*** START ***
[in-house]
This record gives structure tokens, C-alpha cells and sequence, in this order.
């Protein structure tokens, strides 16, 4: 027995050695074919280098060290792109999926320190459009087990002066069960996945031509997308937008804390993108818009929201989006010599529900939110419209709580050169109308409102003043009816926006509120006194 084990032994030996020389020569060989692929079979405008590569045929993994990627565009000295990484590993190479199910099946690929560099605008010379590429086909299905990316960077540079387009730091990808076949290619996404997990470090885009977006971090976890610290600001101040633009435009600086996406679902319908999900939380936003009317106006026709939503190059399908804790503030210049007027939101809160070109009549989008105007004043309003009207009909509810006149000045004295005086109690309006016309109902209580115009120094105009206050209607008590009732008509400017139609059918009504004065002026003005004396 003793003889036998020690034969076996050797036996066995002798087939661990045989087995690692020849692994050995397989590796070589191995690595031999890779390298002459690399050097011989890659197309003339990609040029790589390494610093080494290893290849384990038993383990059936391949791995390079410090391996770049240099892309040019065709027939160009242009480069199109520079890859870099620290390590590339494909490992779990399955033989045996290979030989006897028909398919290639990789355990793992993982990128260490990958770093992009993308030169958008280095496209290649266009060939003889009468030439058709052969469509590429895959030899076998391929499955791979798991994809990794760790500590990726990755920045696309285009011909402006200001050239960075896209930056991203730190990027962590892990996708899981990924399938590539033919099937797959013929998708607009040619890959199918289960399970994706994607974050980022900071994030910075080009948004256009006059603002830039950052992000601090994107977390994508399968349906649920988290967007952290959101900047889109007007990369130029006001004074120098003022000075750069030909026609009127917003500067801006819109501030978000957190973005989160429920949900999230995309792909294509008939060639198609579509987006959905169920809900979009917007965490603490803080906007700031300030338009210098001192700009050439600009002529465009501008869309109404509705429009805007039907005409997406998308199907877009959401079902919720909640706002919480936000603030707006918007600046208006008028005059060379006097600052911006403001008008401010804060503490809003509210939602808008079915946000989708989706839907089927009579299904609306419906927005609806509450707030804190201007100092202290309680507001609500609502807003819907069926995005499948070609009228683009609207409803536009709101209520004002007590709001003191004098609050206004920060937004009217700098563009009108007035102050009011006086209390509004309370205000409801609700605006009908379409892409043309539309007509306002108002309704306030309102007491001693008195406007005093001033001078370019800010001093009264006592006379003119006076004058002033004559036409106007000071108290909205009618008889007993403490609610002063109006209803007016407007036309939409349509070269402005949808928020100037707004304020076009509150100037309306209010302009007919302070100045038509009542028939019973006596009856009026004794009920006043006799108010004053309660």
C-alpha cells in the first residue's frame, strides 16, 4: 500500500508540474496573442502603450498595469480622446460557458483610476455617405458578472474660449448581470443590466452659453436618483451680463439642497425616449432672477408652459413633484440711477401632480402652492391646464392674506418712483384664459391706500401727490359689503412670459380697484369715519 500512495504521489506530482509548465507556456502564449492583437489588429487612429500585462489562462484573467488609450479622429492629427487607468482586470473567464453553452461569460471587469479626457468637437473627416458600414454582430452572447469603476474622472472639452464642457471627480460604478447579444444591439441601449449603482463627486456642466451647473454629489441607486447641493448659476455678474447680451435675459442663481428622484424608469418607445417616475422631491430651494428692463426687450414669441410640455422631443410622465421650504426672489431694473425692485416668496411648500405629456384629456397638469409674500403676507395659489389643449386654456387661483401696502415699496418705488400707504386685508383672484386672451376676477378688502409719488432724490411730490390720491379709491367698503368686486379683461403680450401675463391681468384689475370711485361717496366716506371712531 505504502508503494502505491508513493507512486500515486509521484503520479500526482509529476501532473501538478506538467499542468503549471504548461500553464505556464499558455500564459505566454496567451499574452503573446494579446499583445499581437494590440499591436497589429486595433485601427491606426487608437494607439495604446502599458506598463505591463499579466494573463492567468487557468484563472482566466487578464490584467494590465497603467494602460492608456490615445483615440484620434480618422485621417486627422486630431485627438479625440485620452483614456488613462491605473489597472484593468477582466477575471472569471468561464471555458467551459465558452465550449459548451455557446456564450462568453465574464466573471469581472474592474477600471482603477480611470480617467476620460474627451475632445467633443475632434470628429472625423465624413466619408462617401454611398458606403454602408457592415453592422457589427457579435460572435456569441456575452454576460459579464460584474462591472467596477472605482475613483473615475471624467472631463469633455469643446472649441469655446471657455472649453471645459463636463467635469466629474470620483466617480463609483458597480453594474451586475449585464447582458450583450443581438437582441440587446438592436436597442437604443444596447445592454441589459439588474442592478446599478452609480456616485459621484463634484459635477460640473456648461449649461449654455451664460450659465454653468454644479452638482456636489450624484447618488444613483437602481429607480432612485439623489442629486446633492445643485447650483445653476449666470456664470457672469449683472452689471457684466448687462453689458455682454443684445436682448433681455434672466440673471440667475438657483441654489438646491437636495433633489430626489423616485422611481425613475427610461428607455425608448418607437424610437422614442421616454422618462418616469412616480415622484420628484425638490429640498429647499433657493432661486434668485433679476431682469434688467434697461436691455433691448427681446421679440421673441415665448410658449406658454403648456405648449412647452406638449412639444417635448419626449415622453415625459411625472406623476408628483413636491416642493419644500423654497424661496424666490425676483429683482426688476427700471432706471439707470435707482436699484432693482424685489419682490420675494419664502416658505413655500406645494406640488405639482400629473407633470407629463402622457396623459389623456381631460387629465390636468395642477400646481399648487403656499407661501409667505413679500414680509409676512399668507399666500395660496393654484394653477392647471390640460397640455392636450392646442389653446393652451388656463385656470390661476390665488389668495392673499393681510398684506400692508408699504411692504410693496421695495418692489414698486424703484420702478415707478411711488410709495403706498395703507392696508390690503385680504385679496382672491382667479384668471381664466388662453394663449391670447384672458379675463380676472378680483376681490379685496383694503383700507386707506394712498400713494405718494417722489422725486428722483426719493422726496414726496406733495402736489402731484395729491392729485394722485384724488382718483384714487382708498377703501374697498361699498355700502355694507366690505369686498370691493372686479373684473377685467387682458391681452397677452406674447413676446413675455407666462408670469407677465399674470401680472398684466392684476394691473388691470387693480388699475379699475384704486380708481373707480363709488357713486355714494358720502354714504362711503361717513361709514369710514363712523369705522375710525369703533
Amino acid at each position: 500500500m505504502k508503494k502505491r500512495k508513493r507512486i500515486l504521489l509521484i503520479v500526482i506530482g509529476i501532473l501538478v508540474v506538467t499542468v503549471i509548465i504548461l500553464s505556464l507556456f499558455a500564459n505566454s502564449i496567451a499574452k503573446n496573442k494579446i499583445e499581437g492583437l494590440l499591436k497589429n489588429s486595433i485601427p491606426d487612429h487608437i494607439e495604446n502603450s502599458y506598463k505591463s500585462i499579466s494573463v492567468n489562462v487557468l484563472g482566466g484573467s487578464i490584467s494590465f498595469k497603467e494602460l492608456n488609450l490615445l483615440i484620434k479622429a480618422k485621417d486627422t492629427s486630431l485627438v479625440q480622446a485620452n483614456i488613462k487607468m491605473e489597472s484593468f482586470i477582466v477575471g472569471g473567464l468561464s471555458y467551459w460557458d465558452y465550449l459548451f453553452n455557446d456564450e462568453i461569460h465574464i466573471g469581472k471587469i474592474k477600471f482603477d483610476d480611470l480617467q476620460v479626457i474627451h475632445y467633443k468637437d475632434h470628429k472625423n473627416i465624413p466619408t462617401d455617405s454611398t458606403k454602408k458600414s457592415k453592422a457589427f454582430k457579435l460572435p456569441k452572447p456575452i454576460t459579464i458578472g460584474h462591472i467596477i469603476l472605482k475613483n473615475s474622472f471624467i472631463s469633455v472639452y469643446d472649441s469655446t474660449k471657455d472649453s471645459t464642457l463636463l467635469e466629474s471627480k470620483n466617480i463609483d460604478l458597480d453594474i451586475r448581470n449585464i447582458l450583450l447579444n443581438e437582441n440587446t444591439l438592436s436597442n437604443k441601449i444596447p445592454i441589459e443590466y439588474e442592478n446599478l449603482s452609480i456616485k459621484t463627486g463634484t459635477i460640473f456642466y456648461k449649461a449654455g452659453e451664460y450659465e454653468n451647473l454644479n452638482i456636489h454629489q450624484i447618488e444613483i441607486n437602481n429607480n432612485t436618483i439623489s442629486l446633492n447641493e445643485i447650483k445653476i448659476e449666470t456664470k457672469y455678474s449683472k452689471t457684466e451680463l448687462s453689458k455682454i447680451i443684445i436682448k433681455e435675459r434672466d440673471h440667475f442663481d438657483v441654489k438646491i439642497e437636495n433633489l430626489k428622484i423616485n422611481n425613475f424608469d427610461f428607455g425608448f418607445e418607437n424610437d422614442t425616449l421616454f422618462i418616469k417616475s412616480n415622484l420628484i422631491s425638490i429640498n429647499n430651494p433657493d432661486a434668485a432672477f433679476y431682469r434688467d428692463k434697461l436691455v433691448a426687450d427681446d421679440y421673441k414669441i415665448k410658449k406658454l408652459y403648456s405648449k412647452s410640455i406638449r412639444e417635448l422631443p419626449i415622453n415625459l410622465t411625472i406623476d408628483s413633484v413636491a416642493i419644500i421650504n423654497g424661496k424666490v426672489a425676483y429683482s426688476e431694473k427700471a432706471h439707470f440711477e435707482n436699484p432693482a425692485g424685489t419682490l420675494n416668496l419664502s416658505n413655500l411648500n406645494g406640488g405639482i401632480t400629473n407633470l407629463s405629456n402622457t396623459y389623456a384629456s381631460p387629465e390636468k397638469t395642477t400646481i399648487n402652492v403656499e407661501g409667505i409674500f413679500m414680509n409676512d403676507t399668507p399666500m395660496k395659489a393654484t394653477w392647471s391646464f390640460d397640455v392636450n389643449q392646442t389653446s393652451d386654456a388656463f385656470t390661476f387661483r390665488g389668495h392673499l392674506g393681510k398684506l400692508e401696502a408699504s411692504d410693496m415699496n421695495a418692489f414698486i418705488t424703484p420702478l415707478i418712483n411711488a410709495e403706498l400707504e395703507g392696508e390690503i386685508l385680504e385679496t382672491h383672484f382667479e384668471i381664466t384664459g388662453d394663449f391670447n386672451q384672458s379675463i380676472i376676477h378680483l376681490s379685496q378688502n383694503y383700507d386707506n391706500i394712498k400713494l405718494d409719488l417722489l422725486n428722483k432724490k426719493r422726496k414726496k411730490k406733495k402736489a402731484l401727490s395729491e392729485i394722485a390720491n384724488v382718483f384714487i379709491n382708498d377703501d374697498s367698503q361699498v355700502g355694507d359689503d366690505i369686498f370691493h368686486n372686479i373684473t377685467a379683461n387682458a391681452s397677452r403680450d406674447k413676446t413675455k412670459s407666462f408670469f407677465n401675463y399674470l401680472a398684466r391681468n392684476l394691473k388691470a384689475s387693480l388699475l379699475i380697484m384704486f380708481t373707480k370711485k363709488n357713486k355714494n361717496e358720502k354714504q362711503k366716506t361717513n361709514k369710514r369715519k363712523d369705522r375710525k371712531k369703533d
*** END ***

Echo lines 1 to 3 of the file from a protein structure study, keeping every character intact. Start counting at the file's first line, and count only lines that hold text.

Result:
[in-house]
This record gives structure tokens, C-alpha cells and sequence, in this order.
């Protein structure tokens, strides 16, 4: 027995050695074919280098060290792109999926320190459009087990002066069960996945031509997308937008804390993108818009929201989006010599529900939110419209709580050169109308409102003043009816926006509120006194 084990032994030996020389020569060989692929079979405008590569045929993994990627565009000295990484590993190479199910099946690929560099605008010379590429086909299905990316960077540079387009730091990808076949290619996404997990470090885009977006971090976890610290600001101040633009435009600086996406679902319908999900939380936003009317106006026709939503190059399908804790503030210049007027939101809160070109009549989008105007004043309003009207009909509810006149000045004295005086109690309006016309109902209580115009120094105009206050209607008590009732008509400017139609059918009504004065002026003005004396 003793003889036998020690034969076996050797036996066995002798087939661990045989087995690692020849692994050995397989590796070589191995690595031999890779390298002459690399050097011989890659197309003339990609040029790589390494610093080494290893290849384990038993383990059936391949791995390079410090391996770049240099892309040019065709027939160009242009480069199109520079890859870099620290390590590339494909490992779990399955033989045996290979030989006897028909398919290639990789355990793992993982990128260490990958770093992009993308030169958008280095496209290649266009060939003889009468030439058709052969469509590429895959030899076998391929499955791979798991994809990794760790500590990726990755920045696309285009011909402006200001050239960075896209930056991203730190990027962590892990996708899981990924399938590539033919099937797959013929998708607009040619890959199918289960399970994706994607974050980022900071994030910075080009948004256009006059603002830039950052992000601090994107977390994508399968349906649920988290967007952290959101900047889109007007990369130029006001004074120098003022000075750069030909026609009127917003500067801006819109501030978000957190973005989160429920949900999230995309792909294509008939060639198609579509987006959905169920809900979009917007965490603490803080906007700031300030338009210098001192700009050439600009002529465009501008869309109404509705429009805007039907005409997406998308199907877009959401079902919720909640706002919480936000603030707006918007600046208006008028005059060379006097600052911006403001008008401010804060503490809003509210939602808008079915946000989708989706839907089927009579299904609306419906927005609806509450707030804190201007100092202290309680507001609500609502807003819907069926995005499948070609009228683009609207409803536009709101209520004002007590709001003191004098609050206004920060937004009217700098563009009108007035102050009011006086209390509004309370205000409801609700605006009908379409892409043309539309007509306002108002309704306030309102007491001693008195406007005093001033001078370019800010001093009264006592006379003119006076004058002033004559036409106007000071108290909205009618008889007993403490609610002063109006209803007016407007036309939409349509070269402005949808928020100037707004304020076009509150100037309306209010302009007919302070100045038509009542028939019973006596009856009026004794009920006043006799108010004053309660």